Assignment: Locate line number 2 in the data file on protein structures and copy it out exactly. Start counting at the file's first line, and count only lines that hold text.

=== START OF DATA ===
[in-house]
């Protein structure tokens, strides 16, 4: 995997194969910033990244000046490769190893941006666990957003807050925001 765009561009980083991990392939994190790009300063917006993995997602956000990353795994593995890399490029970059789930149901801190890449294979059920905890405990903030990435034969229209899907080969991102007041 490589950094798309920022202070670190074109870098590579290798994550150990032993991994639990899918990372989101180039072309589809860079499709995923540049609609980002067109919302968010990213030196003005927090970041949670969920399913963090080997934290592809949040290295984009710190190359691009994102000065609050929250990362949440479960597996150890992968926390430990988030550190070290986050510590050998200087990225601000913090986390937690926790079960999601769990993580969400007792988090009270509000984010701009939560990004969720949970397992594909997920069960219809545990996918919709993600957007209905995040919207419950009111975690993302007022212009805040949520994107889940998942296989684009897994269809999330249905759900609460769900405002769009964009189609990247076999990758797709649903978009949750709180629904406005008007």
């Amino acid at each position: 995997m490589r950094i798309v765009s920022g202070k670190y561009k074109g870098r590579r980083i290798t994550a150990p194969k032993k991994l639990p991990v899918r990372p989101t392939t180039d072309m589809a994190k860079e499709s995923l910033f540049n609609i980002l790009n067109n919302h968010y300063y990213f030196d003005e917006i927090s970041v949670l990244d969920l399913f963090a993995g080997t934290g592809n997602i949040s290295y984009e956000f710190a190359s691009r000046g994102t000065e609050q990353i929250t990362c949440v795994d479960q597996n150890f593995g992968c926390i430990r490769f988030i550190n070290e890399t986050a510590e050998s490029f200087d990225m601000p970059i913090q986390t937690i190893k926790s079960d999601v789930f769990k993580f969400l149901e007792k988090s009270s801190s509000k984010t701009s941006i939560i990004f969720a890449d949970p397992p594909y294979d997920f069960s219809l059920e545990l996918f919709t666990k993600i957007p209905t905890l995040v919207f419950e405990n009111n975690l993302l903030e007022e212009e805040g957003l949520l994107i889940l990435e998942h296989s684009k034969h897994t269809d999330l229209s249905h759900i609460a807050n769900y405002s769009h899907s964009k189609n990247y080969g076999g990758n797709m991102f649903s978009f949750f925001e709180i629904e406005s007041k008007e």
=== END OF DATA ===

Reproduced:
């Protein structure tokens, strides 16, 4: 995997194969910033990244000046490769190893941006666990957003807050925001 765009561009980083991990392939994190790009300063917006993995997602956000990353795994593995890399490029970059789930149901801190890449294979059920905890405990903030990435034969229209899907080969991102007041 490589950094798309920022202070670190074109870098590579290798994550150990032993991994639990899918990372989101180039072309589809860079499709995923540049609609980002067109919302968010990213030196003005927090970041949670969920399913963090080997934290592809949040290295984009710190190359691009994102000065609050929250990362949440479960597996150890992968926390430990988030550190070290986050510590050998200087990225601000913090986390937690926790079960999601769990993580969400007792988090009270509000984010701009939560990004969720949970397992594909997920069960219809545990996918919709993600957007209905995040919207419950009111975690993302007022212009805040949520994107889940998942296989684009897994269809999330249905759900609460769900405002769009964009189609990247076999990758797709649903978009949750709180629904406005008007």